In short it has been hectic around An Dun these days, and my grandfathers words have been tested. In good news, we fixed the leaks, replaced all the doors but one, repaired the foundation and have made a lot of headway. Now I fear my daughters birthday and supplying a Christmas.
They are first world problems. I do not argue this. I always keep in mind the places I have been. The things I have seen. There are others who are much worse off than us. Who would trade what little they had to be us in an instant.
But it does not make it an easy thing, just the same. In a little more than 6 months I will graduate with my Masters degree. I don’t know that I be fiscally able to continue with my current employer, and that bothers me as well. I have not shown loyalty to a single employer since my time with the Army, it could be said I have commitment issues. But I like my job, I like the company, I like the people. I just don’t know that I will be able to continue in such vein by the time my first student loan payment comes due.
As in all things, time will tell. And in that time the leaves will change, the snows will come, and the wind will blow. But in that I will be ready. The wood will be cut, the house will be warm, the roof solid. My grandfather taught me well.
The man who survived World War II, who survived the Great Depression, who lived off the land, who ate not from a store but from the woods, and drank from streams who did his best to pass on to us how to be the best people we could be, and showed us how to speak and act with intent, and integrity. It often leaves me confused in my interactions often around others who speak from the side of their mouths as to why they feel the need to do such things.
In her adversity, I try to teach Critter what was passed to me, and how to watch the seasons, the land, the leaves, and prepare. People who demand money will always be there. Vehicles always need fixing. Adversity at school is a constant. But one’s home is one sanctuary, and one’s family is a responsibility that can not be denied.
And in that, it can be said that no matter how technology driven our society becomes, how professional I may be seen to be, or business oriented, I learned my lessons from my very Appalachian oriented family well: My grandfather taught me well.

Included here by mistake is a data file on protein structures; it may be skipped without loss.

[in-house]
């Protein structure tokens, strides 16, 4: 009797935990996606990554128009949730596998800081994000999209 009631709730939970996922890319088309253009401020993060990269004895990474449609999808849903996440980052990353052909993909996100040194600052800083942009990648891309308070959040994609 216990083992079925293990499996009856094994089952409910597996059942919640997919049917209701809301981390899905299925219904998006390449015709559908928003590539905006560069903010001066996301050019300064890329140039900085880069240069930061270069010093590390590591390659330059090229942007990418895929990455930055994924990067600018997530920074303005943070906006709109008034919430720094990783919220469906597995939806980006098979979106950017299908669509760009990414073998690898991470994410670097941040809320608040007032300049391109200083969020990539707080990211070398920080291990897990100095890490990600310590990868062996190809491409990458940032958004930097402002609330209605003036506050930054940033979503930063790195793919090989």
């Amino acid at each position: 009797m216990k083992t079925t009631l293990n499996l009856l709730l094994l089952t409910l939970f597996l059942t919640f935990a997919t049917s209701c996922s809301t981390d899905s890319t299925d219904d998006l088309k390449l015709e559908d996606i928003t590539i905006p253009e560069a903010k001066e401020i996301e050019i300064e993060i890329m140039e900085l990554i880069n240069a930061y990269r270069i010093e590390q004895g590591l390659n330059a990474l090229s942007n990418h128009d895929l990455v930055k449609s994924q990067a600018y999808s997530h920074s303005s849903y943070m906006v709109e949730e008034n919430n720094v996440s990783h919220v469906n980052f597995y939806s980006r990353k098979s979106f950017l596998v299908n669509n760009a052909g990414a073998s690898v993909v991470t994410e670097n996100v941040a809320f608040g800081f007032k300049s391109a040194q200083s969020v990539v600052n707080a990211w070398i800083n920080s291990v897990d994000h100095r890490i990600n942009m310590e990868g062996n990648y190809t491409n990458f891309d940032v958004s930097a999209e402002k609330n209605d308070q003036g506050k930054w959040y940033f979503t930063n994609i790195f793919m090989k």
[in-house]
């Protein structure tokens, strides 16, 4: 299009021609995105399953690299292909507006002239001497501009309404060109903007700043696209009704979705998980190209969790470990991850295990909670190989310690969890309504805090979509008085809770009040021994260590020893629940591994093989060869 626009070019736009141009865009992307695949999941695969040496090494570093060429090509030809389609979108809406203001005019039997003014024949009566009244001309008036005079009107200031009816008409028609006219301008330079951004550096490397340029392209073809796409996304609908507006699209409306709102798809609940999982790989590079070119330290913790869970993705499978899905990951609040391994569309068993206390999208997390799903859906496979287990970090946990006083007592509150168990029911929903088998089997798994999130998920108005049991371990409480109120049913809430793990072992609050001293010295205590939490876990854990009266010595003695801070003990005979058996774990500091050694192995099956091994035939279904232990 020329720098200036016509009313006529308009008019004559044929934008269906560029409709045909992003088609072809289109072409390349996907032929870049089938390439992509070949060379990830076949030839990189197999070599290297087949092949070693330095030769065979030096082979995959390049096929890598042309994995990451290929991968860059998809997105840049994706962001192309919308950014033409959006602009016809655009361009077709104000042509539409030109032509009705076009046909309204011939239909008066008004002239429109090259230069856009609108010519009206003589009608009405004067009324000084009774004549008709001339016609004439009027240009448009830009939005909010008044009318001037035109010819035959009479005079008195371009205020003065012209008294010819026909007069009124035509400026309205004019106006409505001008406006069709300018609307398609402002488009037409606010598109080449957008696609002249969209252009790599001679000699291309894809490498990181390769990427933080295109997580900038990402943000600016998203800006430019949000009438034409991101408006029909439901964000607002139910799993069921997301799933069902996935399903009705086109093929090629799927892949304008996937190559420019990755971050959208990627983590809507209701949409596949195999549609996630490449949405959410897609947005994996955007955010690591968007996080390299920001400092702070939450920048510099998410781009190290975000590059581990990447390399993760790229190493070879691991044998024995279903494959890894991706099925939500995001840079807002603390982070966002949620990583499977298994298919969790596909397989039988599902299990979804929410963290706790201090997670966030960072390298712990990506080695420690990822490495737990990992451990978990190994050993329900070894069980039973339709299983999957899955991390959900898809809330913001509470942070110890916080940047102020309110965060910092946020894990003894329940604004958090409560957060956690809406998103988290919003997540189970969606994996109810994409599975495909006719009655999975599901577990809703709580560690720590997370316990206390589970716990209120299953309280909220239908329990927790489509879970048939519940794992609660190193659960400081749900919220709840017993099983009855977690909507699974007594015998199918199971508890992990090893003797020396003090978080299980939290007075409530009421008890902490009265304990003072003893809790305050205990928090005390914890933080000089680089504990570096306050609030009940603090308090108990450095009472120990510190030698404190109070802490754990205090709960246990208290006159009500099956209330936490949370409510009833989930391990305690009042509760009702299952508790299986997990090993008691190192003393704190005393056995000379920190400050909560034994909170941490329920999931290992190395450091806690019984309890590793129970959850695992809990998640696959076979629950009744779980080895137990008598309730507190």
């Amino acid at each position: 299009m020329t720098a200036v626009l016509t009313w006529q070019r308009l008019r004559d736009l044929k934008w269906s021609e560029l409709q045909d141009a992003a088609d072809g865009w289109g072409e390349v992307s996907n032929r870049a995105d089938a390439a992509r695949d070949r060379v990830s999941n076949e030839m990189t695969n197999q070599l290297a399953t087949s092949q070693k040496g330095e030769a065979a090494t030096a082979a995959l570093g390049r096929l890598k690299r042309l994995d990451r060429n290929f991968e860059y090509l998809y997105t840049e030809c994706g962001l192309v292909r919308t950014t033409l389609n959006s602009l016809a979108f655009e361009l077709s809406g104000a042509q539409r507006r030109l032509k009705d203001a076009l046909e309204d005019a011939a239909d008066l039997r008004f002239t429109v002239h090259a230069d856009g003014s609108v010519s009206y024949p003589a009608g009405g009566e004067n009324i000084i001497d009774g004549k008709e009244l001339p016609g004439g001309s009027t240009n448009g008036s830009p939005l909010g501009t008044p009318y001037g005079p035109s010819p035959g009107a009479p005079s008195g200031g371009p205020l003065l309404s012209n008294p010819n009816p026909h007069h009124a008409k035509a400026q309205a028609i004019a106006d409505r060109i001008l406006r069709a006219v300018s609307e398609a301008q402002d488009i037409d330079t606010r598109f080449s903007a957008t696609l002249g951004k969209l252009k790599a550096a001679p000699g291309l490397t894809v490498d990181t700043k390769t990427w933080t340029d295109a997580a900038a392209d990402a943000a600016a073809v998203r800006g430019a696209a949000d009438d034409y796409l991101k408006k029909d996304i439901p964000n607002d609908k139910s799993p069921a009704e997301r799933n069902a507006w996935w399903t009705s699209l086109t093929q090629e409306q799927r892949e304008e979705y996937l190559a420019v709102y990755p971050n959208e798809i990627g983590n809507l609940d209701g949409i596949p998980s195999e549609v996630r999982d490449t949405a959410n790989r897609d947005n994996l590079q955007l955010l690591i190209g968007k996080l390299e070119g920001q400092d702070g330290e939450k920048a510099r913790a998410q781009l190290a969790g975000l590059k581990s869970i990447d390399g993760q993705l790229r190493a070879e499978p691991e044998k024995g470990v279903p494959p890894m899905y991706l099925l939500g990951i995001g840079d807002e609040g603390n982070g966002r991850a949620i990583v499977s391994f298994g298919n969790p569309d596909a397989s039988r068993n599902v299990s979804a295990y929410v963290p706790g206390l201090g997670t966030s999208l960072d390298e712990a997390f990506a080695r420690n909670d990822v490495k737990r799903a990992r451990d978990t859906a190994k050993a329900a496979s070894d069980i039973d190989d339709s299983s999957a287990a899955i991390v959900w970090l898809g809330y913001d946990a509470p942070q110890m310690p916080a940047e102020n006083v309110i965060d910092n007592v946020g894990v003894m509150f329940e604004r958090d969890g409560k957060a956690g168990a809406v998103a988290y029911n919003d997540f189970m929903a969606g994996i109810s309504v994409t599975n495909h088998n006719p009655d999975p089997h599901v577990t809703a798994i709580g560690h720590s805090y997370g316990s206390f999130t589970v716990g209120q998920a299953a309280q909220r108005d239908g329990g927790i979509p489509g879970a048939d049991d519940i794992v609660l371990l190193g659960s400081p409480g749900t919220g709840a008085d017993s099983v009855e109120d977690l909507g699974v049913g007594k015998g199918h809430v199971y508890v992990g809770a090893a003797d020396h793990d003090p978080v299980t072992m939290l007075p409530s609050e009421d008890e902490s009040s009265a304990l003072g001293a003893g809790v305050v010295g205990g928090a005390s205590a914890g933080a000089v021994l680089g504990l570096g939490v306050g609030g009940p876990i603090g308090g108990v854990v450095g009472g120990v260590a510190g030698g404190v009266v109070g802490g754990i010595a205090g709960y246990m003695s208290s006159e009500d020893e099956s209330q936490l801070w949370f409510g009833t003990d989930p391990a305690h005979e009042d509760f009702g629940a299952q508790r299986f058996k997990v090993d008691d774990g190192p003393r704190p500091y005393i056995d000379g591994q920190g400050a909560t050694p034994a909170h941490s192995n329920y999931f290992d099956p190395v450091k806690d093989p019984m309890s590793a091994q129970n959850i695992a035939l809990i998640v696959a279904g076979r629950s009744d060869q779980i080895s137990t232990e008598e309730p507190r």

We will persevere.
“What I mean is, things like that happen. They may seem might cruel and unfair, but that’s how life is a part of the time. But that isn’t the only way life is. A part of the time, it’s mighty good. And a man can’t afford to waste all the good part, worrying about the bad parts. That makes it all bad”
― Fred Gipson, Old Yeller
I grew up a child of Old Yeller.
Learning the difference between life and death is hard at a young age. It doesn’t get any easier as we get older, and frankly we probably understand it less.
One thing I am big on with my daughter is leading by example.
I understand that at some point in her life she will get her hands on enough booze to turn me green. I acknowledge the fact that there will be things she will attempt that I will not approve of. So what I attempt to do is show her that life can be accomplished without these things and the ones I do partake in I always do to moderation in front of her.
One the items I stress are promises. I give them sparingly and make a point of explaining to her to not make promises that she can not keep. This weekend I am fulfilling one of my promises.
A family vacation.
I had a dream this morning.
Not a Martin Luther style, but one that comes of being relaxed in warm blankets on a spring Easter morning.
I was dreaming of being a kid again in my grand parents yard.
My grandparents and whatever aunts and uncles as well as my own parents (if any of the aforementioned were home from deployment) would all be on the porch following service and playing old bluegrass gospel tunes. We kids would be scattered throughout the front yard chasing easter eggs and what not. My grandfather would tie fishing line to June bugs and Japanese beetles for us to fly around the yard. The smell of friend chicken and collard greens coming from my grandparents home. Fresh cut grass drying for hay and a morning dew so thick you could wash in it.
My grandpa had a Wurlitzer player. He’d put Jimmy Rogers on in the evenings most days, but for Easter it was always home grown. Except for Sunday service. No music was allowed during service, just voices which always struck me as odd for no sooner than we would get home then the instruments come out, the porch chairs be occupied and the music start.
It was so real, and I was so young I could feel the dew soaking my shoes and my socks making my feet squish when I would wiggle my toes. I could hear the hum of the beetles and the far off cigar tinged voice of my grandfather singing Silver Haired Daddy of Mine.
I am not a very religious person. I should be, given my luck and the guilty conscious I was born with tells me I had best be and that I need to improve vastly. But I find the dedication hard, given some things that I have witnessed and seen through the years here and in other countries. It all seems so futile sometimes. But I digress.
I won’t spoil my daughter with my terrors. For her, Easter is a day of service, eggs, chocolates, chicken and buttermilk biscuits for breakfast, and play time with her immediately family. It’s a time of home cooked meals, beautiful days with flowers in bloom.
Religious or not I can’t help but feel a bit home sick, and a closeness to my relatives whom have been called home. My Aunt Betty who had a crooning voice so suited to Hobo Bill’s Last Ride it would give you chills when she sang it. My grandfather, whose favorite song was most likely Little Log Cabin in the Lane. My Uncle Charlie who specialized in old cowboy songs and who, if I must admit, I modeled myself after in so many ways. He’s jovialness, always a smile, his ability to take everything in stride. I never had a chance to tell him before he was taken away. It always seemed so unmasculine, and immature. Now to feel that foolishness for just even a moment. He would sing the yodeling cowboy songs with a brash grin spread across his face, like All Around the Water Tank.